Separate the art from the artist


Minnie Gazawada

Various artists have faced scandals and backlash in their careers, but does that degrade their music as well and make it wrongful to listen to them? The Sidekick staff writer Shrayes Gunna thinks an artist’s problematic background shouldn’t prevent a person from listening to what they desire unless the content reflects the problematic stances. Graphic by Minnie Gazawada

Shrayes Gunna, Staff Writer

There is one constant within each emotion I process, math problem I laboriously solve and soothing shower I take. There’s a place I visit in my most troubling times that I return to at my highest of highs.

I know, it’s paradoxical, but there’s a familiarity in its tone.  

The constant? Music

The place? The Spotify playlist that I load with the hundreds of melodies I cycle through on a daily basis. 

Music is a refuge many seek: the same grounding, consistently enjoyable experience every single time. However, in the unrelenting search for the perfect song, comes the question of whether it is OK to listen artists who have been deemed problematic for several reasons: racism, homophobia, sexism, ableism or other forms of discrimination.

As social media platforms continue to forge insurrections of social activism, self-proclaimed activists continue to criticize more and more fans of celebrities for supporting a problematic artist. These situations have become the norm and rise in number with larger artists being brought into the spotlight and interrogated for actions or words that were perpetrated in the past. 

For instance, DaBaby, a rapper who was beginning to pave his way in the music industry, was recently ‘canceled’ for his openly homophobic and misogynistic comments during a live performance at the Rolling Loud music festival in Miami.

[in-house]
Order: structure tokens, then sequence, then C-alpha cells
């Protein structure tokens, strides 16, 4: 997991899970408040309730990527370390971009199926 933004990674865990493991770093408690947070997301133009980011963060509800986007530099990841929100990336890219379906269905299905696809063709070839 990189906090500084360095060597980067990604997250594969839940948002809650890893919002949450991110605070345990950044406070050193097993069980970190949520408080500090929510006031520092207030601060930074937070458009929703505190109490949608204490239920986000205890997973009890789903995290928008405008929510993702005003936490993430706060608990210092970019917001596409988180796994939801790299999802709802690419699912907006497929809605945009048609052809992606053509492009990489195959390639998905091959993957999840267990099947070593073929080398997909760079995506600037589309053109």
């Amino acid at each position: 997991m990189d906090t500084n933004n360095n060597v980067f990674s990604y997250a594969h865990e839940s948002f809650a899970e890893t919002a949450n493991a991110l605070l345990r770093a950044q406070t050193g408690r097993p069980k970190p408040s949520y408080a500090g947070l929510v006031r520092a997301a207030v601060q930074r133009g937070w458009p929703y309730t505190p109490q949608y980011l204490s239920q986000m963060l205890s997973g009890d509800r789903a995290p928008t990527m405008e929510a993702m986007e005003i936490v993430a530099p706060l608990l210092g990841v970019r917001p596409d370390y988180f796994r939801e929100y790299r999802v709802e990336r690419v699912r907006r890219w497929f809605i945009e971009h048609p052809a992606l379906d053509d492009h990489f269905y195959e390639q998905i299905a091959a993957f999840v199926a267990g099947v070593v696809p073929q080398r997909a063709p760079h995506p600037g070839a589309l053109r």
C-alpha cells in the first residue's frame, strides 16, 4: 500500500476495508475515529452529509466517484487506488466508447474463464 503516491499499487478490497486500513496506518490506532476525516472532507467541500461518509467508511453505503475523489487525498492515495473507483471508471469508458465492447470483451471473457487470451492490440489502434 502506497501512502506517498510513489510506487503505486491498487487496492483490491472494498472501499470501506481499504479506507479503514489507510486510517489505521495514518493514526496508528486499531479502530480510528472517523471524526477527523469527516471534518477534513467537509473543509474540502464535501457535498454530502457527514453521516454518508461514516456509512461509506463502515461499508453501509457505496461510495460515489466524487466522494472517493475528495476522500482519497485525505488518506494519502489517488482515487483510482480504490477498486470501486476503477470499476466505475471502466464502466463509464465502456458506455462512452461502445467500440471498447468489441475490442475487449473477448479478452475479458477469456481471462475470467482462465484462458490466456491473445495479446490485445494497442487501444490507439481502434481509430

The list of artists with similar stories doesn’t just end there.

Kanye West.

Azealia Banks. 

Chris Brown.

Morgan Wallen.

And it goes on.

Though it’s not apt to reinforce the platform and the words of problematic influences within society, listening to their music for the purposes of enjoyment is unharmful.

However, in the circumstance that a song by an artist expresses harmful rhetoric or affirms the dehumanizing stances of the artist, there should be no case in which society streams and supports that work of art. When we stream and buy music, we not only affirm the lyricism and stances of the song but we amplify its reach. 

Streaming music doesn’t end at listening to the song, but we consume the messages and voices of the artists and it could potentially influence us—a situation in which problematic artists can be detrimental to our character. 

“Everyone takes away from the music that they listen to,” Coppell High School junior Neha Vakkadala said. “[It] depends on the person and how they perceive [the] music.”

There is one common phrase used to justify these instances that is often twisted: the notion of separating the art from the artist. Though it should be recognized that this concept is admissible, when utilized to justify streaming problematic songs it can be ignorant. Their words have taxing implications for the groups of people that are being targeted in such music. 

By perpetuating notions of separating the art from the artist or that streaming has no real-world implications, we are openly negligent to the adverse effects of our actions. Although the phrase can be permissible in determining whether to stream or not to stream problematic artists, we should be cautious in streaming the problematic fruits of those artists.

There isn’t a clear line in the sand and or signage in our periphery that lets us know to refrain from streaming hurtful songs, but we should acknowledge the potential ramifications of the words we consume and the tones we allow to diffuse in our communities. 

Follow Shrayes (@shrayesgunna) and @CHSCampusNews on Twitter